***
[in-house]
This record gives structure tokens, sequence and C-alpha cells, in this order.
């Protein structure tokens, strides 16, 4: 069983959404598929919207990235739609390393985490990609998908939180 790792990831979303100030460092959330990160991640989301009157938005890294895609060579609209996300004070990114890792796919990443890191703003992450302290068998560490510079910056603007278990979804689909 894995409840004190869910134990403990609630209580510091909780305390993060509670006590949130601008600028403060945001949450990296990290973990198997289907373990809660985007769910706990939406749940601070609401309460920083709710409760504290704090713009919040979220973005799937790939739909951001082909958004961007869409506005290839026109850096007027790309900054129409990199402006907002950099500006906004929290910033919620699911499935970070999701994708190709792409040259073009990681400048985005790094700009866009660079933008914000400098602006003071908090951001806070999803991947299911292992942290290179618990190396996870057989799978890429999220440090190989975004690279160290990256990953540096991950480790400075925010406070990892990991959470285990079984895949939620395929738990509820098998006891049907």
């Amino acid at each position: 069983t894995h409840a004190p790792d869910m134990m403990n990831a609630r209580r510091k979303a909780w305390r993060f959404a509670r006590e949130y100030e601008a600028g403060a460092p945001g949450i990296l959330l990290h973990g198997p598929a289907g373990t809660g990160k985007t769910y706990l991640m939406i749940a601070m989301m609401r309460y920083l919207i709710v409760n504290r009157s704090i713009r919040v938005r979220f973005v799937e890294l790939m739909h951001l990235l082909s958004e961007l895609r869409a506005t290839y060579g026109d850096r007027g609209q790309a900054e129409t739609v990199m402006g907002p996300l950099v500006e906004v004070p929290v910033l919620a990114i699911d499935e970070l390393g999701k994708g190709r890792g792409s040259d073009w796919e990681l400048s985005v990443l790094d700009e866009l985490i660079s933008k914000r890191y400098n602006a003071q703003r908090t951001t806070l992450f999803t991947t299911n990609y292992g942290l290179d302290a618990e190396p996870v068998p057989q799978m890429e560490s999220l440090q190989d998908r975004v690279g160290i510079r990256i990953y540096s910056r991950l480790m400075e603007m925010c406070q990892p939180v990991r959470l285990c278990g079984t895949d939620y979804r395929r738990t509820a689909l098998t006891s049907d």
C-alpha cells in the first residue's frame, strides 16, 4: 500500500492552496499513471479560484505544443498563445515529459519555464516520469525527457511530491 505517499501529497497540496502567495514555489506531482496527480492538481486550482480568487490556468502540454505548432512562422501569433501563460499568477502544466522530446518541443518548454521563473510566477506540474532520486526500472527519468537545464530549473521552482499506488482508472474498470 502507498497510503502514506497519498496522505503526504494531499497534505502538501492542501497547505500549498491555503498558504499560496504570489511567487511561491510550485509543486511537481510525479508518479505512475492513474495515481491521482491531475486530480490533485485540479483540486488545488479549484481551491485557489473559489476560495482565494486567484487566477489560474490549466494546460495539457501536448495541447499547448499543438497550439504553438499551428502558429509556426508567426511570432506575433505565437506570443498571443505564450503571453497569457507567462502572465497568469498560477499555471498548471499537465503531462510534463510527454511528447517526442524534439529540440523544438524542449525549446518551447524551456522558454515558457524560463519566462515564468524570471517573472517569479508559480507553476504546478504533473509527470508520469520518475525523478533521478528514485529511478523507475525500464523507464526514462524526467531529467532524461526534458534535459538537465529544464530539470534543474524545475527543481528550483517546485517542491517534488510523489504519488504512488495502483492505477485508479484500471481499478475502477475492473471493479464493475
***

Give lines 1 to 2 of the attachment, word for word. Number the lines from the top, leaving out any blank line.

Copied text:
[in-house]
This record gives structure tokens, sequence and C-alpha cells, in this order.